Will Windows 8 be the most secure Microsoft operating system to date? One security expert sees promising signs.

Mathew J. Schwartz, Contributor

October 10, 2012

5 Min Read

8 Key Differences Between Windows 8 And Windows RT

8 Key Differences Between Windows 8 And Windows RT

8 Key Differences Between Windows 8 And Windows RT (click image for larger view and for slideshow)

Will Windows 8 be more secure and harder to exploit than previous Microsoft operating systems?

Microsoft is now making several last-minute touch ups to the operating system, which is set to launch Oct. 26, and which has been previewed as the most substantial overhaul of Windows since the debut of Windows 95.

But does the Windows overhaul extend to the operating system's information security performance, and will Windows 8 be harder for attackers to exploit?

[ Get expert guidance on Microsoft Windows 8. InformationWeek's Windows 8 Super Guide rounds up the key news, analysis, and reviews that you need. ]

According to Aryeh Goretsky, a researcher at security firm ESET, "after reviewing the layers of technologies used by Microsoft to protect Windows 8, it is our opinion that it is the most secure version of Microsoft Windows to date." That analysis comes by way of a new Windows 8 security white paper from ESET, authored by Goretsky. While his analysis doesn't review every new Windows 8 security feature--such as AppContainer, for application sandboxing--it highlights what he sees as the operating system's four biggest security improvements:

1. Antivirus Now Active by Default

In clean installs of Windows 8, the free Microsoft antivirus and anti-malware product Windows Defender will be active by default. The "clean installs" caveat, however, refers to PC manufacturers and distributors being allowed to instead install trial versions of their own antivirus and anti-malware software.

"Windows Defender provides a good level of protection, but is mainly targeted at those who are unwilling--or unable--to purchase a commercial anti-malware solution," said Goretsky. While he categorized the software as being effective (though a "minimum bar for levels of protection") he also lauded it for not being nagware. That means it does not "attempt to upsell the user to a paid-for product and toolbars or banner advertisements, nor does it modify existing search settings." That makes it less likely that users might seek to disable the software.

2. Windows Rewrites Target Bootkit Malware

Windows 8 will include new tools for blocking not only rootkits, but also bootkits, which are able to replace boot loaders, thus making the malware active almost once a PC starts up, and very difficult to detect or eradicate.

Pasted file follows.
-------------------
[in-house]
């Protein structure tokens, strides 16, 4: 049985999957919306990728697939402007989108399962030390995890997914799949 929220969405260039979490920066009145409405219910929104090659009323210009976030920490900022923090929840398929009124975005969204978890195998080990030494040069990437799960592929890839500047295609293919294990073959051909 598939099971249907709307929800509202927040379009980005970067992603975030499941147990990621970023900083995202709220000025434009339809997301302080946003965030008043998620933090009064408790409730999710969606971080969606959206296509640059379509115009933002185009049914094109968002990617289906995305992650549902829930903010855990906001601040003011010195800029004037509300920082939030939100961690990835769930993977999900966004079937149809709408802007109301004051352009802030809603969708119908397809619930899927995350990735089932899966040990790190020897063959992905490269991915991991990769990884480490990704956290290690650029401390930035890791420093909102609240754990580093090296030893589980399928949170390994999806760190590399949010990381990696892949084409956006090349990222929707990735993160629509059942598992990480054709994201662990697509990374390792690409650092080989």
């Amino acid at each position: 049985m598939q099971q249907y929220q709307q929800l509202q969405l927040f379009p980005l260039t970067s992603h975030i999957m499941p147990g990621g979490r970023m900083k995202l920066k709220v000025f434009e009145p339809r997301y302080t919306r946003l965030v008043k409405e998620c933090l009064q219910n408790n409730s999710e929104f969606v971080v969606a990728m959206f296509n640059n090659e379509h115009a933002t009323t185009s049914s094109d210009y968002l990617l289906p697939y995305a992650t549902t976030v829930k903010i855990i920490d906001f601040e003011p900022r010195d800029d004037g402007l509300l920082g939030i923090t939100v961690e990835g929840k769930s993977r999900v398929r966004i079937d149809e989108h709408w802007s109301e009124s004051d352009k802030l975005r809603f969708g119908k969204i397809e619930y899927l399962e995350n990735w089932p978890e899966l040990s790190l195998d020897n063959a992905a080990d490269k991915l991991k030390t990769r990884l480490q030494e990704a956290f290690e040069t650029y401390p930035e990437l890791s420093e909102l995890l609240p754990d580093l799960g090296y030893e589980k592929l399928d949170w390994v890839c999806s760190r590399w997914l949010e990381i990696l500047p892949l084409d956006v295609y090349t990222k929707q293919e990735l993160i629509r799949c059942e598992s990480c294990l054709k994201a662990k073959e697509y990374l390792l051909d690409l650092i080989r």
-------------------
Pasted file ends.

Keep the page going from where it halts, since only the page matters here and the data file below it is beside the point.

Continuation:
But Goretsky warned that some legacy Microsoft code won't enjoy the better rootkit protection. "Some of these changes made to operating systems to combat rootkits ... are only available in the 64-bit editions of Microsoft Windows due to support issues: there remains a large base of 32-bit programs which rely, for compatibility reasons, on some insecure functions inherited from earlier Windows versions," he said.

3. BIOS Firmware Gets UEFI Replacement

The BIOS firmware code that becomes active as soon as a PC powers on has also been replaced in Windows 8 by the Unified Extensible Firmware Interface (UEFI). The move has drawn fire from Linux advocates, who fear that Windows 8-compatible machines might be blocked from starting up to Linux, since one feature of UEFI is Secure Boot, which requires that an operating system be digitally signed before the PC will allow it to load.

"What Microsoft has done is place a requirement in the Windows 8 logo tests that computers shipping with a 64-bit version of Windows 8 (which will be most desktop and notebook computers) ship with Secure Boot enabled in their UEFI firmware by the manufacturer," said Goretsky. However, he continued, "The same requirements state that the user must be able to disable this feature." While that will add an extra step for anyone who wants to replace Windows 8, on Windows 8-certified hardware, with another operating system, it means that the Secure Boot will be active by default for everyone else.

As a result, the feature should "greatly [reduce] the attack surface currently exploited by bootkit forms of rootkit malware on systems using BIOS-based firmware," said Goretsky, who also noted that after two decades, BIOS is overdue for a replacement.

4. Anti-Malware Launches Early

Another security improvement in Windows 8 is the Early Launch Anti Malware (ELAM) feature, which allows security software--not just from Microsoft--to be first in line once a PC starts up and begins loading applications. "ELAM is important because, like UEFI's Secure Boot, it vastly improves the security of the computer at an early stage," said Goretsky. "While the effectiveness of ELAM is as yet unproven, the concept behind it is fundamentally sound, and it should prove to be a major deterrence to boot-time malware."

But don't be surprised, he warned, if Microsoft tweaks ELAM--or any of the other new features--after Windows 8 debuts and developers see if the previewed security improvements actually perform as intended.

Upgrading isn't the easy decision that Win 7 was. We take a close look at Server 2012, changes to mobility and security, and more in the new Here Comes Windows 8 issue of InformationWeek. Also in this issue: Why you should have the difficult conversations about the value of OS and PC upgrades before discussing Windows 8. (Free registration required.)

About the Author(s)

Mathew J. Schwartz


Mathew Schwartz served as the InformationWeek information security reporter from 2010 until mid-2014.

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